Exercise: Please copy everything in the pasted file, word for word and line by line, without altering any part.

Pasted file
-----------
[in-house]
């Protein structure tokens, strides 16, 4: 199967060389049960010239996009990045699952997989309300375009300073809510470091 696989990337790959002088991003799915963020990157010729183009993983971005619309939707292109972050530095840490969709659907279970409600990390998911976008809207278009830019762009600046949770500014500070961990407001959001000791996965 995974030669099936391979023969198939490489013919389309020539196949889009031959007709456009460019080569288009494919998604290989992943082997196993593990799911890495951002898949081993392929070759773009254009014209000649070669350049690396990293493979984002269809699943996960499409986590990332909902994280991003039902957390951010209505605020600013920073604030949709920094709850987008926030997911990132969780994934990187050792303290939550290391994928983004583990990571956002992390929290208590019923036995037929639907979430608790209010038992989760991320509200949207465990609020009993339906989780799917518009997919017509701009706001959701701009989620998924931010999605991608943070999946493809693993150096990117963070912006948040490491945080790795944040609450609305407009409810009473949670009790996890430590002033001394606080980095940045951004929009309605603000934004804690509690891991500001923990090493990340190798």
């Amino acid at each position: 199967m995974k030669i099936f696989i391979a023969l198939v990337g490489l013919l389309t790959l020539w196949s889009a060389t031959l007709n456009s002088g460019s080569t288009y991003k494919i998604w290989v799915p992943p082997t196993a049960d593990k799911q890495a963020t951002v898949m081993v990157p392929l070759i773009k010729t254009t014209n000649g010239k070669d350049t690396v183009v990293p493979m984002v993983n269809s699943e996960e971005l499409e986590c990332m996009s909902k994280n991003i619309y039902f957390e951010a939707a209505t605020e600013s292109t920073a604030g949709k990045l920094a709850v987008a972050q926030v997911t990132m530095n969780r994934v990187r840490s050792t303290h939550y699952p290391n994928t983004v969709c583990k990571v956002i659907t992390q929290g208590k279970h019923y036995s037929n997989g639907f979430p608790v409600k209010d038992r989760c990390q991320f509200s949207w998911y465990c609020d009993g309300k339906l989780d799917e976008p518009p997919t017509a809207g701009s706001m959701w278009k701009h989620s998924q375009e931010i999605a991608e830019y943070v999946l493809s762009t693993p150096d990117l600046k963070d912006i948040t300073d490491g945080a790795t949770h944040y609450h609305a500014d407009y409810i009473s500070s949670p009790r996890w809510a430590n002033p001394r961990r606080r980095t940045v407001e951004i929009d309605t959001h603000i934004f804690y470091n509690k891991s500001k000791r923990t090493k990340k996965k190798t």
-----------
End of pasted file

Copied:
[in-house]
């Protein structure tokens, strides 16, 4: 199967060389049960010239996009990045699952997989309300375009300073809510470091 696989990337790959002088991003799915963020990157010729183009993983971005619309939707292109972050530095840490969709659907279970409600990390998911976008809207278009830019762009600046949770500014500070961990407001959001000791996965 995974030669099936391979023969198939490489013919389309020539196949889009031959007709456009460019080569288009494919998604290989992943082997196993593990799911890495951002898949081993392929070759773009254009014209000649070669350049690396990293493979984002269809699943996960499409986590990332909902994280991003039902957390951010209505605020600013920073604030949709920094709850987008926030997911990132969780994934990187050792303290939550290391994928983004583990990571956002992390929290208590019923036995037929639907979430608790209010038992989760991320509200949207465990609020009993339906989780799917518009997919017509701009706001959701701009989620998924931010999605991608943070999946493809693993150096990117963070912006948040490491945080790795944040609450609305407009409810009473949670009790996890430590002033001394606080980095940045951004929009309605603000934004804690509690891991500001923990090493990340190798």
């Amino acid at each position: 199967m995974k030669i099936f696989i391979a023969l198939v990337g490489l013919l389309t790959l020539w196949s889009a060389t031959l007709n456009s002088g460019s080569t288009y991003k494919i998604w290989v799915p992943p082997t196993a049960d593990k799911q890495a963020t951002v898949m081993v990157p392929l070759i773009k010729t254009t014209n000649g010239k070669d350049t690396v183009v990293p493979m984002v993983n269809s699943e996960e971005l499409e986590c990332m996009s909902k994280n991003i619309y039902f957390e951010a939707a209505t605020e600013s292109t920073a604030g949709k990045l920094a709850v987008a972050q926030v997911t990132m530095n969780r994934v990187r840490s050792t303290h939550y699952p290391n994928t983004v969709c583990k990571v956002i659907t992390q929290g208590k279970h019923y036995s037929n997989g639907f979430p608790v409600k209010d038992r989760c990390q991320f509200s949207w998911y465990c609020d009993g309300k339906l989780d799917e976008p518009p997919t017509a809207g701009s706001m959701w278009k701009h989620s998924q375009e931010i999605a991608e830019y943070v999946l493809s762009t693993p150096d990117l600046k963070d912006i948040t300073d490491g945080a790795t949770h944040y609450h609305a500014d407009y409810i009473s500070s949670p009790r996890w809510a430590n002033p001394r961990r606080r980095t940045v407001e951004i929009d309605t959001h603000i934004f804690y470091n509690k891991s500001k000791r923990t090493k990340k996965k190798t």